1 – APRIL
By Raina Nasab Halabi
Raina is fifteen years old and lives with her family in the town of Beamsville, Ontario, Canada. She has attended the Niagara Academy of Tennis for the past three years. Is hopeful in receiving an athletic scholarship to a university in the United States of America. She enjoys sciences and plans on pursuing a career in dentistry.
T eenaged girls often complain about how flawed their bodies are, and desire to be thinner, or weigh less. Moreover, young females continue to aspire to attain an unhealthy, unnatural, and abnormal self-image, such as being excessively skinny. Society forces teenaged girls to strive for an unrealistic body image.
Unfortunately, girls are taught from a young age that they key to success is beauty. Commercial media uses models like Naomi Campbell and Nikki Taylor, as well as other super models, to communicate a message. This message indicates that these women are what you should look like, and indirectly makes you strive for their image. To continue, the media unsurprisingly pushes the idea of weight-loss with unrealistic results onto young women.
Teenaged girls are constantly and falsely lead to believe they should be a certain weight or body shape. For instance, Hollywood movies usually show the attractive male setting his sights on the skinny, pretty, popular girl. An example of
this is in the movie High School Musical, when the main character Troy, the jock, goes after Gabrielle, the gorgeous new girl in town. Certainly, it’s upsetting, but it’s the reality of today that the media controls teens’ thoughts on body image.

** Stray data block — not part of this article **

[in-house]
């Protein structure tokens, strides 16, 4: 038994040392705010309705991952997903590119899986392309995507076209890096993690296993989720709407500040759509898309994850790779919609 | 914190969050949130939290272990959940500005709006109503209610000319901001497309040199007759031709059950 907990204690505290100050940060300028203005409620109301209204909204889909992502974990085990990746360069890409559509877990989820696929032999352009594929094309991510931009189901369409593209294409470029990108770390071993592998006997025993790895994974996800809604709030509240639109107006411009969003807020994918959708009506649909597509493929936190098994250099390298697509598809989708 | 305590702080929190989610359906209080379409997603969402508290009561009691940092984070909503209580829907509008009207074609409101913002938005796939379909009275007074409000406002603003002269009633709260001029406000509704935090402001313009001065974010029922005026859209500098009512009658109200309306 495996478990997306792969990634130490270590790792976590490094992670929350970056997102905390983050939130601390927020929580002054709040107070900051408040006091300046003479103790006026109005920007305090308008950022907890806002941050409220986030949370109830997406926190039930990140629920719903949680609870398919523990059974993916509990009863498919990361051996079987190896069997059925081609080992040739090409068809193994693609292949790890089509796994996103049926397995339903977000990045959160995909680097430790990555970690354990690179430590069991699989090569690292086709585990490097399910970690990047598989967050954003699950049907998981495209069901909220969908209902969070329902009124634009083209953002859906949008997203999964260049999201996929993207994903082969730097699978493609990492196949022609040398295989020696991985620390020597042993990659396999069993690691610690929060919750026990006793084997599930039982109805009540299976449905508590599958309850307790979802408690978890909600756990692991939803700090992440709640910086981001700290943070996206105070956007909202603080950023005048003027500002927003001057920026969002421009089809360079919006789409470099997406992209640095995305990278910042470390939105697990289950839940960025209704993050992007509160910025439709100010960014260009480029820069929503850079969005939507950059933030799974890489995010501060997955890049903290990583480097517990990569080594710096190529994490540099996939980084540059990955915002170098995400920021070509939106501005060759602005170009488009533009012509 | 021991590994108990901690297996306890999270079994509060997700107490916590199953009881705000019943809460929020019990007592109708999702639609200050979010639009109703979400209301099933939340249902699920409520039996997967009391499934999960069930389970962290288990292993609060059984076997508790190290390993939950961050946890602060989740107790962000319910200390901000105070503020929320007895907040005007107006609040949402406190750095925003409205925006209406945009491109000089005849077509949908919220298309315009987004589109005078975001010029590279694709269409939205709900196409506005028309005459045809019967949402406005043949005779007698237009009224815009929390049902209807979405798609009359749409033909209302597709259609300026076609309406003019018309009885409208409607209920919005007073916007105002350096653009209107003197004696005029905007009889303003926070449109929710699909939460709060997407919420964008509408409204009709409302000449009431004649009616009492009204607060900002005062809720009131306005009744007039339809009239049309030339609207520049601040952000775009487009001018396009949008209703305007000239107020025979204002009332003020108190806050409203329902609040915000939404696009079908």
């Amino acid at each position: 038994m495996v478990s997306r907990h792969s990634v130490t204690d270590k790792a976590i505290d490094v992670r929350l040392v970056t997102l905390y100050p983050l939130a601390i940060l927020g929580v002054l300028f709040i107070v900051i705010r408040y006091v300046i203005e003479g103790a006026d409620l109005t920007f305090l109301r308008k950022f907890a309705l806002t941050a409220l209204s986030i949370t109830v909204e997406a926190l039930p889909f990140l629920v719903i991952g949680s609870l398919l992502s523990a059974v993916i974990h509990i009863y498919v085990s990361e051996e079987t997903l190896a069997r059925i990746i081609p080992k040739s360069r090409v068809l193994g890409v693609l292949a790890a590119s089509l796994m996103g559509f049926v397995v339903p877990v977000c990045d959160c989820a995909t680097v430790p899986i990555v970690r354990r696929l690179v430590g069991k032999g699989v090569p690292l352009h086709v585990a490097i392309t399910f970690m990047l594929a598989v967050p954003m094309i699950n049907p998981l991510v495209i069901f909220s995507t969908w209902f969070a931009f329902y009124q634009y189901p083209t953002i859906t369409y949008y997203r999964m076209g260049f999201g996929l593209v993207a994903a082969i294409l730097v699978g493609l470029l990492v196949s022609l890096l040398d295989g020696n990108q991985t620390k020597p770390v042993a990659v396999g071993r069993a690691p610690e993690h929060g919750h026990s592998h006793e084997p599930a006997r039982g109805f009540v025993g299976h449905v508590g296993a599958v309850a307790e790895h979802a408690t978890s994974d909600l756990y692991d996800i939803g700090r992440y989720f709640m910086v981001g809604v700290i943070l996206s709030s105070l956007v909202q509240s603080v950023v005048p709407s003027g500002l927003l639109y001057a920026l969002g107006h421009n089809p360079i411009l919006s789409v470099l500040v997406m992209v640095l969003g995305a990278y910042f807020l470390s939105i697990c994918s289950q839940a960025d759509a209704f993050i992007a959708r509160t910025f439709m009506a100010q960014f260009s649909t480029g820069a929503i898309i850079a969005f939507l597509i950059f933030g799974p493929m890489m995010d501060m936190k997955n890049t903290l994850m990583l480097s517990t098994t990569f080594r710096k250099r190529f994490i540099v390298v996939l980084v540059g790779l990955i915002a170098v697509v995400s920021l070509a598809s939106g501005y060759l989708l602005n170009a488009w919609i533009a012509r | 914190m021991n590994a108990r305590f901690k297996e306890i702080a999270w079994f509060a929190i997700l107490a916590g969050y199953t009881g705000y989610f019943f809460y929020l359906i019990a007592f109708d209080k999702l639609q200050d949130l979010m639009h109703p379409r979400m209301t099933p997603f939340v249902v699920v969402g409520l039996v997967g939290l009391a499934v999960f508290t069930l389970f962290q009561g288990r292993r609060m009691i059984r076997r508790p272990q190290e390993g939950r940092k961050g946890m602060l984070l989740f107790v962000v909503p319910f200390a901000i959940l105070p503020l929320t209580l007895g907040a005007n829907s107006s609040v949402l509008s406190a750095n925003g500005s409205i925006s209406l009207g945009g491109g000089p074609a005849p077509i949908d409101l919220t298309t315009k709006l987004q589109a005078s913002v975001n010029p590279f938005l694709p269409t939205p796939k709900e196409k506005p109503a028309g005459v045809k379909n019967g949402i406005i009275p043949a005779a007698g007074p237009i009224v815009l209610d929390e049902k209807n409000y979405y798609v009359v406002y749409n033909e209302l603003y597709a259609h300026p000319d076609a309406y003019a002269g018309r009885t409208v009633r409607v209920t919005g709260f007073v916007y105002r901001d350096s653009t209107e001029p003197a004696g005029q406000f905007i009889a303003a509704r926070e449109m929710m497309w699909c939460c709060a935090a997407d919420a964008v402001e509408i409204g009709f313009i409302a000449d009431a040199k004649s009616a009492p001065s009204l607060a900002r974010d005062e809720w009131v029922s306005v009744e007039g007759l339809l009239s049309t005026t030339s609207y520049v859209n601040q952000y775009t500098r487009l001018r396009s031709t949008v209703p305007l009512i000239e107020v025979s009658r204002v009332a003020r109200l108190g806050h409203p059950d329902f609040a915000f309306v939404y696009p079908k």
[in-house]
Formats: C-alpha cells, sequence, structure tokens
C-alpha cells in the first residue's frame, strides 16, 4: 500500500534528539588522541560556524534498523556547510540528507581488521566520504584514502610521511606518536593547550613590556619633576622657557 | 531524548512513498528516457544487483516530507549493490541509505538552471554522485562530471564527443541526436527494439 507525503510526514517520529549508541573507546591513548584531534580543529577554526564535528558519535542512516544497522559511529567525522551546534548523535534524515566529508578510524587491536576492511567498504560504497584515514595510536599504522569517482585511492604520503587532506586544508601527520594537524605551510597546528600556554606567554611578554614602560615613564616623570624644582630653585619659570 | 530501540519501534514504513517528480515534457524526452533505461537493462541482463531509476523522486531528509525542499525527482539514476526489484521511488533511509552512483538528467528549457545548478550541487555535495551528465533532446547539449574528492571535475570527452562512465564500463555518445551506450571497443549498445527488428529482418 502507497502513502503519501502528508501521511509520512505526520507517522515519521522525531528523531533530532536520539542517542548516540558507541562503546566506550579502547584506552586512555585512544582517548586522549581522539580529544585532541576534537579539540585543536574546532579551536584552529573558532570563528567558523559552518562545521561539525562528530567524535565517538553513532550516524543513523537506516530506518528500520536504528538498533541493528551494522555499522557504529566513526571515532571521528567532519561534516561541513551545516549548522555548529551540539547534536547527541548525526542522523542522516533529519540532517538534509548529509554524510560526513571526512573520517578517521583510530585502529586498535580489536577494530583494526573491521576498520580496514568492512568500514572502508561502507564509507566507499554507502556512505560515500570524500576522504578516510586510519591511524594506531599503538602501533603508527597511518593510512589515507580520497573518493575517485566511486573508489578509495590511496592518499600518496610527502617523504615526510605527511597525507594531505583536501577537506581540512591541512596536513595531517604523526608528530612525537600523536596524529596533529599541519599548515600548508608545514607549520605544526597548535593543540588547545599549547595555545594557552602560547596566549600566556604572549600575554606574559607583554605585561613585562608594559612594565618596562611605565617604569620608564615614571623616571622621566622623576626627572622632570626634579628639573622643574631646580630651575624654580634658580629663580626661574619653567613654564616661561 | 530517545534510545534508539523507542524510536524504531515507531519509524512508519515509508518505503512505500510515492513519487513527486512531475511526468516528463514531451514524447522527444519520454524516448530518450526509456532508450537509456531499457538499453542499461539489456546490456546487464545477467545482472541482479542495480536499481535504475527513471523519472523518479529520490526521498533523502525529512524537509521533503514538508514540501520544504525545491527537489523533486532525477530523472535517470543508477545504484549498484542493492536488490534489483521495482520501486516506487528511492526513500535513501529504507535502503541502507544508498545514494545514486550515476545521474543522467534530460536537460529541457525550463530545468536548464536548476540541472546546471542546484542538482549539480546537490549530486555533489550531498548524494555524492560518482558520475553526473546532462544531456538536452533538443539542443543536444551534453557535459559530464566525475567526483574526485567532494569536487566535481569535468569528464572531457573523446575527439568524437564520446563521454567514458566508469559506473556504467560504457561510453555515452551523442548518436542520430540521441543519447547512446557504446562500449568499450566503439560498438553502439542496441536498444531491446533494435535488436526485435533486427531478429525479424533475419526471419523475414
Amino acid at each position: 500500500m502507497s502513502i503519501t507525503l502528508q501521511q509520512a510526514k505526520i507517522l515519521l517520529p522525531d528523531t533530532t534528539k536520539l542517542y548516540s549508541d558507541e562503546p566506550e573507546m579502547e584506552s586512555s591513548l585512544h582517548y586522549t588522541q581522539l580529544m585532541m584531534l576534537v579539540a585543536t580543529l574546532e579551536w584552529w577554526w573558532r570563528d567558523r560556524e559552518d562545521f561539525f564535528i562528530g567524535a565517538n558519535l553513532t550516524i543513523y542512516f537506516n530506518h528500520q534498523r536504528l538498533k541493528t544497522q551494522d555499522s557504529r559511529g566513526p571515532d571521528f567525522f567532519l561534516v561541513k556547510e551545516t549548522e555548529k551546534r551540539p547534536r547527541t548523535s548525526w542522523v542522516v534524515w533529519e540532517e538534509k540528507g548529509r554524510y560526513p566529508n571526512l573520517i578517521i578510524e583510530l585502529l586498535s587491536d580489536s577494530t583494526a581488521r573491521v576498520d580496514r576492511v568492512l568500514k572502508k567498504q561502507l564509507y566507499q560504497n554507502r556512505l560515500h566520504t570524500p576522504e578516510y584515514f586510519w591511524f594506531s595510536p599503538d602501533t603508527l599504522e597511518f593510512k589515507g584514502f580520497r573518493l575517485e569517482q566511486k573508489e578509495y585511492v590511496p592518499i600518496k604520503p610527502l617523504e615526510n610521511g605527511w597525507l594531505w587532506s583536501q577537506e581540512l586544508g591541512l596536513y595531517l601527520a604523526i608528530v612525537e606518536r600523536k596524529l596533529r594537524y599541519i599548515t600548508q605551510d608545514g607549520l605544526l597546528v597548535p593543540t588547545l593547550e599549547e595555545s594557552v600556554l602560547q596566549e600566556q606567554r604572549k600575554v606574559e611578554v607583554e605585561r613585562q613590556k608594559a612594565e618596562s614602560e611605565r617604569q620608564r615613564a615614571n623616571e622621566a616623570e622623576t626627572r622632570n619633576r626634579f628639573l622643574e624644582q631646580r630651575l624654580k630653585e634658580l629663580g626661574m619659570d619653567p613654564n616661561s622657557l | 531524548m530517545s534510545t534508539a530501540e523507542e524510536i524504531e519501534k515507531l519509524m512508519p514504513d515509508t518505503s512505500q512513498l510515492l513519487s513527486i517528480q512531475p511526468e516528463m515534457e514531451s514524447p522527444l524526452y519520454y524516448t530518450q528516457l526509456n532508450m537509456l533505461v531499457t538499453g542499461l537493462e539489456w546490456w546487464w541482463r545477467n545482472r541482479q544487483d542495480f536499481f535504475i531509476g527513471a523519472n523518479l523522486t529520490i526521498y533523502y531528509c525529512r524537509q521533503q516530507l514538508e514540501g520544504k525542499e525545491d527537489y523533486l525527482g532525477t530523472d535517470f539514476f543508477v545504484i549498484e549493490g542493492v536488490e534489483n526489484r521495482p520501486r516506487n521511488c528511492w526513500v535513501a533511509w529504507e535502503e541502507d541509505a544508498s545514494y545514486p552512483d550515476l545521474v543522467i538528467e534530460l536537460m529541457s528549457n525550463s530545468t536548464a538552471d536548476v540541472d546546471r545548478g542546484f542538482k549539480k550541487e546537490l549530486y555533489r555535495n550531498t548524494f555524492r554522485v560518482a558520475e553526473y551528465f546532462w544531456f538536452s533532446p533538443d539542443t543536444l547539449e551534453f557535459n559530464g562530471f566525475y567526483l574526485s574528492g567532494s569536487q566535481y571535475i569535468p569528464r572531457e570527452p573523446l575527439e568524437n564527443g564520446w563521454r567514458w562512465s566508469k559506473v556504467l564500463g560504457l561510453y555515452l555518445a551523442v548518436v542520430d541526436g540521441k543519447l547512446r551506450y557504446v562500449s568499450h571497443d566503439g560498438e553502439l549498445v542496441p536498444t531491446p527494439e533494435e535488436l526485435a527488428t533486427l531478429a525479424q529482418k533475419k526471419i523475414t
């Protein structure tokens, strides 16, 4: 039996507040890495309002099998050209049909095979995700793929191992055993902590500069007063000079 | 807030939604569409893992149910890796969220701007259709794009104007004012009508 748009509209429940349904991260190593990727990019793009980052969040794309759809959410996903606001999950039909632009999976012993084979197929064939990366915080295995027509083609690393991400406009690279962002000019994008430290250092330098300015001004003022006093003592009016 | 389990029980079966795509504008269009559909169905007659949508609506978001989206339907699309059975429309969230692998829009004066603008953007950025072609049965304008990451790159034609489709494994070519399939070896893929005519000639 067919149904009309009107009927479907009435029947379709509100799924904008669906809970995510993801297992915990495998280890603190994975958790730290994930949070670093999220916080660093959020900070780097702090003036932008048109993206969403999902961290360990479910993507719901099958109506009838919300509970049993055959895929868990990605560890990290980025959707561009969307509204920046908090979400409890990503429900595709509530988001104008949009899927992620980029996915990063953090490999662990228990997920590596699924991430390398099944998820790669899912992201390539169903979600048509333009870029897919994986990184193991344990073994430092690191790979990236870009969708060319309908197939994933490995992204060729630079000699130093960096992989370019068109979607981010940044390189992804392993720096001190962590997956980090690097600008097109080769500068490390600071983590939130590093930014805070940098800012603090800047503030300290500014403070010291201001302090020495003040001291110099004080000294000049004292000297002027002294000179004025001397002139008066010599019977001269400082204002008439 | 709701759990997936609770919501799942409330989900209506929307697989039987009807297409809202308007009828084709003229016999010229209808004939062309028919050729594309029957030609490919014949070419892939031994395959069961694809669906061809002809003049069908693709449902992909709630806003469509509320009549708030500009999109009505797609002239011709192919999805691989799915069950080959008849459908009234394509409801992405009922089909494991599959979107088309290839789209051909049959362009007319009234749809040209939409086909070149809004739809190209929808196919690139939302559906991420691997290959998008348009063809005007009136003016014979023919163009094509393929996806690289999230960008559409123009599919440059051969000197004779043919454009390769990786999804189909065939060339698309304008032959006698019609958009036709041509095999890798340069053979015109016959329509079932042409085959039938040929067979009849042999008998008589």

So how can this problem be changed? On the positive side, there could be more regular and plus size models in magazines and on television. Also, there could be less advertisements for diets that cause people to lose massive amounts of weight in a short period of time, only to gain it right back in return.
Not only does society encourage negative weight-loss, but it also pushes teenaged girls down the road of life-threatening eating disorders and a confused self-image.
As a result, girls resort to eating disorders such as anorexia and bulimia to make them look the way they think they should. Many kids and teens successfully hide these disorders from their families for months or even years. While eating disorders result from a serious mental and behavioral health condition, they can lead to other serious physical health problems.
Anorexia may affect a child's growth, bone mass, cause puberty delays, an irregular heartbeat and blood pressure problems. The continuous vomiting involved in bulimia can cause tears and severe inflammation of the esophagus, in addition to gastric disturbances, blood pressure problems, and erosion of tooth enamel.
In summary, teenaged girls are living in a society that promotes an unrealistic body image. It seems clear that young girls are striving for bodies they generally can’t have. They have a desire to become thinner, and unnaturally under-weight due to the unhealthy pressure of the media. Accepting who you are will allow you to be all you can be.
“CHANGE COMES FROM WITHIN.”